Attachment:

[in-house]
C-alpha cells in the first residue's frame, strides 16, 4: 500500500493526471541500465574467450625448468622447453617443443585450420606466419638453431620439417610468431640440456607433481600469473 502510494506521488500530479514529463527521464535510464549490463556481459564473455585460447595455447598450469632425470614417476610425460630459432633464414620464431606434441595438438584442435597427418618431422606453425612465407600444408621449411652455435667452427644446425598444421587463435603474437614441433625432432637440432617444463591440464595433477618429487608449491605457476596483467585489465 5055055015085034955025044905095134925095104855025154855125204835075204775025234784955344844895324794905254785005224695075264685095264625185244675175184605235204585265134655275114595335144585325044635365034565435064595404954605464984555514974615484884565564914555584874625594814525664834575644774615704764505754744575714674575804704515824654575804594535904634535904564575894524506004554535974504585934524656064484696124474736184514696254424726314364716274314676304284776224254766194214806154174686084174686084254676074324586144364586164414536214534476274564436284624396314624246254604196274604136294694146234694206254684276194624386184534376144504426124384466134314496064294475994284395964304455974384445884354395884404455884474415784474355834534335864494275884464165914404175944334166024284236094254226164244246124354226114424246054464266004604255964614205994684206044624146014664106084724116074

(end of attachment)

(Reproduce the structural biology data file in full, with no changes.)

[in-house]
C-alpha cells in the first residue's frame, strides 16, 4: 500500500493526471541500465574467450625448468622447453617443443585450420606466419638453431620439417610468431640440456607433481600469473 502510494506521488500530479514529463527521464535510464549490463556481459564473455585460447595455447598450469632425470614417476610425460630459432633464414620464431606434441595438438584442435597427418618431422606453425612465407600444408621449411652455435667452427644446425598444421587463435603474437614441433625432432637440432617444463591440464595433477618429487608449491605457476596483467585489465 5055055015085034955025044905095134925095104855025154855125204835075204775025234784955344844895324794905254785005224695075264685095264625185244675175184605235204585265134655275114595335144585325044635365034565435064595404954605464984555514974615484884565564914555584874625594814525664834575644774615704764505754744575714674575804704515824654575804594535904634535904564575894524506004554535974504585934524656064484696124474736184514696254424726314364716274314676304284776224254766194214806154174686084174686084254676074324586144364586164414536214534476274564436284624396314624246254604196274604136294694146234694206254684276194624386184534376144504426124384466134314496064294475994284395964304455974384445884354395884404455884474415784474355834534335864494275884464165914404175944334166024284236094254226164244246124354226114424246054464266004604255964614205994684206044624146014664106084724116074